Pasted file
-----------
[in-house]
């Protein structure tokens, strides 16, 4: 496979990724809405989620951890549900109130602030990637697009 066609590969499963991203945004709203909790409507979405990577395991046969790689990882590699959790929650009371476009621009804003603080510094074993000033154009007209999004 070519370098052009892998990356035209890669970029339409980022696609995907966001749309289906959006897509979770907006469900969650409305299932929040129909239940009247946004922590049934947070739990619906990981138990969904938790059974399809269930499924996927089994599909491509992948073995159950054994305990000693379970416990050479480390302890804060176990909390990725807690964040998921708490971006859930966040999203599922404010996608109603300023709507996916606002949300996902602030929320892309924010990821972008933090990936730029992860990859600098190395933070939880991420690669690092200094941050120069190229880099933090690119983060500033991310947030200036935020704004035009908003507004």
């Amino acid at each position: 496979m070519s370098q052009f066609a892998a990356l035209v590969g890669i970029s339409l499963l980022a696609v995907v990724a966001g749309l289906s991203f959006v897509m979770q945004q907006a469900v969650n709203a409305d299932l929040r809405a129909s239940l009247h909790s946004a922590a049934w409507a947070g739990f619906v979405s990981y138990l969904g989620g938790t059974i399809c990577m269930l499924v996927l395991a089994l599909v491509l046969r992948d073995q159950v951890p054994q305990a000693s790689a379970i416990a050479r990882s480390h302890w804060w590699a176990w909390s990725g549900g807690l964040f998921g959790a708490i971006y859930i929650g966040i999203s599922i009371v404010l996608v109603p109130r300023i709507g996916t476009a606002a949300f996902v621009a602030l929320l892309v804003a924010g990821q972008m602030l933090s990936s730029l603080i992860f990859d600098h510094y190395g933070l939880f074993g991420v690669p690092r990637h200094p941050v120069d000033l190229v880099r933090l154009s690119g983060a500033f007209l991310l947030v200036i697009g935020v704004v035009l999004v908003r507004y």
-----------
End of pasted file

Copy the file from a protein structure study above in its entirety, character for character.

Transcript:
[in-house]
């Protein structure tokens, strides 16, 4: 496979990724809405989620951890549900109130602030990637697009 066609590969499963991203945004709203909790409507979405990577395991046969790689990882590699959790929650009371476009621009804003603080510094074993000033154009007209999004 070519370098052009892998990356035209890669970029339409980022696609995907966001749309289906959006897509979770907006469900969650409305299932929040129909239940009247946004922590049934947070739990619906990981138990969904938790059974399809269930499924996927089994599909491509992948073995159950054994305990000693379970416990050479480390302890804060176990909390990725807690964040998921708490971006859930966040999203599922404010996608109603300023709507996916606002949300996902602030929320892309924010990821972008933090990936730029992860990859600098190395933070939880991420690669690092200094941050120069190229880099933090690119983060500033991310947030200036935020704004035009908003507004």
């Amino acid at each position: 496979m070519s370098q052009f066609a892998a990356l035209v590969g890669i970029s339409l499963l980022a696609v995907v990724a966001g749309l289906s991203f959006v897509m979770q945004q907006a469900v969650n709203a409305d299932l929040r809405a129909s239940l009247h909790s946004a922590a049934w409507a947070g739990f619906v979405s990981y138990l969904g989620g938790t059974i399809c990577m269930l499924v996927l395991a089994l599909v491509l046969r992948d073995q159950v951890p054994q305990a000693s790689a379970i416990a050479r990882s480390h302890w804060w590699a176990w909390s990725g549900g807690l964040f998921g959790a708490i971006y859930i929650g966040i999203s599922i009371v404010l996608v109603p109130r300023i709507g996916t476009a606002a949300f996902v621009a602030l929320l892309v804003a924010g990821q972008m602030l933090s990936s730029l603080i992860f990859d600098h510094y190395g933070l939880f074993g991420v690669p690092r990637h200094p941050v120069d000033l190229v880099r933090l154009s690119g983060a500033f007209l991310l947030v200036i697009g935020v704004v035009l999004v908003r507004y």